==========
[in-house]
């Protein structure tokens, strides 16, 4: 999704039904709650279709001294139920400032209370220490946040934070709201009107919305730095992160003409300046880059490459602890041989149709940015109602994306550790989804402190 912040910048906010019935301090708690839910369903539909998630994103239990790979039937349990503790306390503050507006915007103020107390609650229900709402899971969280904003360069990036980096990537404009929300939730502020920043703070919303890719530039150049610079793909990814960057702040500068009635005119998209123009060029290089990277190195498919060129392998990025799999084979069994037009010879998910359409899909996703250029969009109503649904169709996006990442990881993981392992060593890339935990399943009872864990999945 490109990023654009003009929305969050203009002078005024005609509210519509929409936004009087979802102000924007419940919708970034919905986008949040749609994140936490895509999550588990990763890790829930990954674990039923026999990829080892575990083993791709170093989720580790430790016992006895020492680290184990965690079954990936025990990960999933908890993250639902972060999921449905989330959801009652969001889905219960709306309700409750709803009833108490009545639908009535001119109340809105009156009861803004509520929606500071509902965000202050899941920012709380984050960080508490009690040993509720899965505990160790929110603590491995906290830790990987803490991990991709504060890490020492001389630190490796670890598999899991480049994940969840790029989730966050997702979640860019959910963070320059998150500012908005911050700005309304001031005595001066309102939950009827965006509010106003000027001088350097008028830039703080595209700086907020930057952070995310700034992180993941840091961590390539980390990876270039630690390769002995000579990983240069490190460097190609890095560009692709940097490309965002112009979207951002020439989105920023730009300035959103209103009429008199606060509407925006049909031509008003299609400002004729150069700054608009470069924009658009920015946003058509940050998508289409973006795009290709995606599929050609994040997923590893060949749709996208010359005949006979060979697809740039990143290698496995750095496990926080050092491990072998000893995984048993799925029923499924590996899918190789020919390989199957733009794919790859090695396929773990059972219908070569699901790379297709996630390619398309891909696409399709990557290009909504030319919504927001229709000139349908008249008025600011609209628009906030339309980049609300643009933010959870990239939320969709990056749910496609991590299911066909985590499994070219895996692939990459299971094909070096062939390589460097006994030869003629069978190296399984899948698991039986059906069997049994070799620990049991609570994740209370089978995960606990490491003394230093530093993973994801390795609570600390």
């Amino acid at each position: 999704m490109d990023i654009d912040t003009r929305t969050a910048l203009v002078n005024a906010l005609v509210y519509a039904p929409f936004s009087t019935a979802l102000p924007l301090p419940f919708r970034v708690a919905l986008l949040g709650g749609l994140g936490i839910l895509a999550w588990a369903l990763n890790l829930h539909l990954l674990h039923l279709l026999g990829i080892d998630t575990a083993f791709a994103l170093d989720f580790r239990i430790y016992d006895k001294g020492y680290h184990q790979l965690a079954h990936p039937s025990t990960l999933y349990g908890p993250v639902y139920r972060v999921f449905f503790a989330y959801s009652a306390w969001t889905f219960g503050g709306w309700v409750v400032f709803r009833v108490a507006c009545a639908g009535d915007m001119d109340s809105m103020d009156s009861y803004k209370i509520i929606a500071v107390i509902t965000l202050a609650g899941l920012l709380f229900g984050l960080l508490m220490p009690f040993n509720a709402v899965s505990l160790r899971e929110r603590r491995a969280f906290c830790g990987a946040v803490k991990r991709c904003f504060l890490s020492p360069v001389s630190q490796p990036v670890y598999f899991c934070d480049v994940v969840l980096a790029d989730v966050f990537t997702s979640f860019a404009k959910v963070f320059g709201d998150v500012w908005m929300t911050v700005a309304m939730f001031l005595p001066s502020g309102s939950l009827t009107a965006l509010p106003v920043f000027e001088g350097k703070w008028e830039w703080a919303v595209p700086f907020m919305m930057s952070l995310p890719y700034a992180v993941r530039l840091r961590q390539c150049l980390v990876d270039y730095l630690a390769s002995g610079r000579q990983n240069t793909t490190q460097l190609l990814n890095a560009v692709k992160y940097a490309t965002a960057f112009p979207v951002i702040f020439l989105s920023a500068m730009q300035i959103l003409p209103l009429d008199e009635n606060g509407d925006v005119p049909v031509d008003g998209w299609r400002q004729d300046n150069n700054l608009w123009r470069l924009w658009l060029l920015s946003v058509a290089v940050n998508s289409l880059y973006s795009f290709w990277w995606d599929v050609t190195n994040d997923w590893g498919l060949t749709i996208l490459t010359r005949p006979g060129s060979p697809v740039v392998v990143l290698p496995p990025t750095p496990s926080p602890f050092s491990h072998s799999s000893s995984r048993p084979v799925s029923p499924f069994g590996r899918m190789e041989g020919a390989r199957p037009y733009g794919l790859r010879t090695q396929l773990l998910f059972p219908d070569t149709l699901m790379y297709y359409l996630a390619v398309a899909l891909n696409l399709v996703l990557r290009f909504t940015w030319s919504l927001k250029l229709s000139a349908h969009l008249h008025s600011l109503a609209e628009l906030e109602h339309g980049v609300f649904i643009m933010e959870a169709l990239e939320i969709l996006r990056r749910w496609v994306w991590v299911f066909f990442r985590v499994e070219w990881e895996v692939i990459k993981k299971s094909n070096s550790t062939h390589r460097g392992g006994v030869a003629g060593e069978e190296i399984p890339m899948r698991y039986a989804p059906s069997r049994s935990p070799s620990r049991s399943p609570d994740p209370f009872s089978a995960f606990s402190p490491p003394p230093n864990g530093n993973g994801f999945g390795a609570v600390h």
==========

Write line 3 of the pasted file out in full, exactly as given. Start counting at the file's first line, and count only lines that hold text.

């Amino acid at each position: 999704m490109d990023i654009d912040t003009r929305t969050a910048l203009v002078n005024a906010l005609v509210y519509a039904p929409f936004s009087t019935a979802l102000p924007l301090p419940f919708r970034v708690a919905l986008l949040g709650g749609l994140g936490i839910l895509a999550w588990a369903l990763n890790l829930h539909l990954l674990h039923l279709l026999g990829i080892d998630t575990a083993f791709a994103l170093d989720f580790r239990i430790y016992d006895k001294g020492y680290h184990q790979l965690a079954h990936p039937s025990t990960l999933y349990g908890p993250v639902y139920r972060v999921f449905f503790a989330y959801s009652a306390w969001t889905f219960g503050g709306w309700v409750v400032f709803r009833v108490a507006c009545a639908g009535d915007m001119d109340s809105m103020d009156s009861y803004k209370i509520i929606a500071v107390i509902t965000l202050a609650g899941l920012l709380f229900g984050l960080l508490m220490p009690f040993n509720a709402v899965s505990l160790r899971e929110r603590r491995a969280f906290c830790g990987a946040v803490k991990r991709c904003f504060l890490s020492p360069v001389s630190q490796p990036v670890y598999f899991c934070d480049v994940v969840l980096a790029d989730v966050f990537t997702s979640f860019a404009k959910v963070f320059g709201d998150v500012w908005m929300t911050v700005a309304m939730f001031l005595p001066s502020g309102s939950l009827t009107a965006l509010p106003v920043f000027e001088g350097k703070w008028e830039w703080a919303v595209p700086f907020m919305m930057s952070l995310p890719y700034a992180v993941r530039l840091r961590q390539c150049l980390v990876d270039y730095l630690a390769s002995g610079r000579q990983n240069t793909t490190q460097l190609l990814n890095a560009v692709k992160y940097a490309t965002a960057f112009p979207v951002i702040f020439l989105s920023a500068m730009q300035i959103l003409p209103l009429d008199e009635n606060g509407d925006v005119p049909v031509d008003g998209w299609r400002q004729d300046n150069n700054l608009w123009r470069l924009w658009l060029l920015s946003v058509a290089v940050n998508s289409l880059y973006s795009f290709w990277w995606d599929v050609t190195n994040d997923w590893g498919l060949t749709i996208l490459t010359r005949p006979g060129s060979p697809v740039v392998v990143l290698p496995p990025t750095p496990s926080p602890f050092s491990h072998s799999s000893s995984r048993p084979v799925s029923p499924f069994g590996r899918m190789e041989g020919a390989r199957p037009y733009g794919l790859r010879t090695q396929l773990l998910f059972p219908d070569t149709l699901m790379y297709y359409l996630a390619v398309a899909l891909n696409l399709v996703l990557r290009f909504t940015w030319s919504l927001k250029l229709s000139a349908h969009l008249h008025s600011l109503a609209e628009l906030e109602h339309g980049v609300f649904i643009m933010e959870a169709l990239e939320i969709l996006r990056r749910w496609v994306w991590v299911f066909f990442r985590v499994e070219w990881e895996v692939i990459k993981k299971s094909n070096s550790t062939h390589r460097g392992g006994v030869a003629g060593e069978e190296i399984p890339m899948r698991y039986a989804p059906s069997r049994s935990p070799s620990r049991s399943p609570d994740p209370f009872s089978a995960f606990s402190p490491p003394p230093n864990g530093n993973g994801f999945g390795a609570v600390h």